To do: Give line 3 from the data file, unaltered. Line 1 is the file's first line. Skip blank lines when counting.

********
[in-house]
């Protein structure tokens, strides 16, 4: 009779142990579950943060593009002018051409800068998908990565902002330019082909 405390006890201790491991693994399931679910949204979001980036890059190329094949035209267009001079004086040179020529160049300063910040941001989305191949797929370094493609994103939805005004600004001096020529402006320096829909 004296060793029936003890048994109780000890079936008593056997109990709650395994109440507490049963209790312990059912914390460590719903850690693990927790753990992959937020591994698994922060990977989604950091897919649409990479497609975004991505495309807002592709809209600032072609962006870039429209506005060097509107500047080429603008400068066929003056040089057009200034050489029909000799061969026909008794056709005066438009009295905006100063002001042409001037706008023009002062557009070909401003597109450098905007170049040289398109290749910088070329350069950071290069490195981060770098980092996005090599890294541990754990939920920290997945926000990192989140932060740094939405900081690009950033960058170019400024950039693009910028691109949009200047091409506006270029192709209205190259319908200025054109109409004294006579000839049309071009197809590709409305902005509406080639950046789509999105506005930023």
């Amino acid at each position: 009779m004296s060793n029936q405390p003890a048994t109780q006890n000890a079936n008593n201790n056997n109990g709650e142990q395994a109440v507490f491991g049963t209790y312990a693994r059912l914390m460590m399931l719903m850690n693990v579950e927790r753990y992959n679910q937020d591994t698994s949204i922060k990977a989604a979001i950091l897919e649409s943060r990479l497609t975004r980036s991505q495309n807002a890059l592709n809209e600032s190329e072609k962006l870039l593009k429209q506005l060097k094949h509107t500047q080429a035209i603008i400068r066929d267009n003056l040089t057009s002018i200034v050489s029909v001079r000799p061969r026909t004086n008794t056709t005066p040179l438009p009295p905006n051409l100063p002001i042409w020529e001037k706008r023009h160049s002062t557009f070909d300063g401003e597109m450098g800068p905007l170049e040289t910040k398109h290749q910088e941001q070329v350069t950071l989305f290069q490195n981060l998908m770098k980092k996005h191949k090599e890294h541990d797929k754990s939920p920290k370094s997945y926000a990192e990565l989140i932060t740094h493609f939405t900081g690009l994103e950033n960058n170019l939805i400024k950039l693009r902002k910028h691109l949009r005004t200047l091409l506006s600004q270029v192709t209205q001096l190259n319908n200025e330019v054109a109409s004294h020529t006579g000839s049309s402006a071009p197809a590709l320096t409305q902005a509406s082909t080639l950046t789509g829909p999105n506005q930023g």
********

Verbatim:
């Amino acid at each position: 009779m004296s060793n029936q405390p003890a048994t109780q006890n000890a079936n008593n201790n056997n109990g709650e142990q395994a109440v507490f491991g049963t209790y312990a693994r059912l914390m460590m399931l719903m850690n693990v579950e927790r753990y992959n679910q937020d591994t698994s949204i922060k990977a989604a979001i950091l897919e649409s943060r990479l497609t975004r980036s991505q495309n807002a890059l592709n809209e600032s190329e072609k962006l870039l593009k429209q506005l060097k094949h509107t500047q080429a035209i603008i400068r066929d267009n003056l040089t057009s002018i200034v050489s029909v001079r000799p061969r026909t004086n008794t056709t005066p040179l438009p009295p905006n051409l100063p002001i042409w020529e001037k706008r023009h160049s002062t557009f070909d300063g401003e597109m450098g800068p905007l170049e040289t910040k398109h290749q910088e941001q070329v350069t950071l989305f290069q490195n981060l998908m770098k980092k996005h191949k090599e890294h541990d797929k754990s939920p920290k370094s997945y926000a990192e990565l989140i932060t740094h493609f939405t900081g690009l994103e950033n960058n170019l939805i400024k950039l693009r902002k910028h691109l949009r005004t200047l091409l506006s600004q270029v192709t209205q001096l190259n319908n200025e330019v054109a109409s004294h020529t006579g000839s049309s402006a071009p197809a590709l320096t409305q902005a509406s082909t080639l950046t789509g829909p999105n506005q930023g």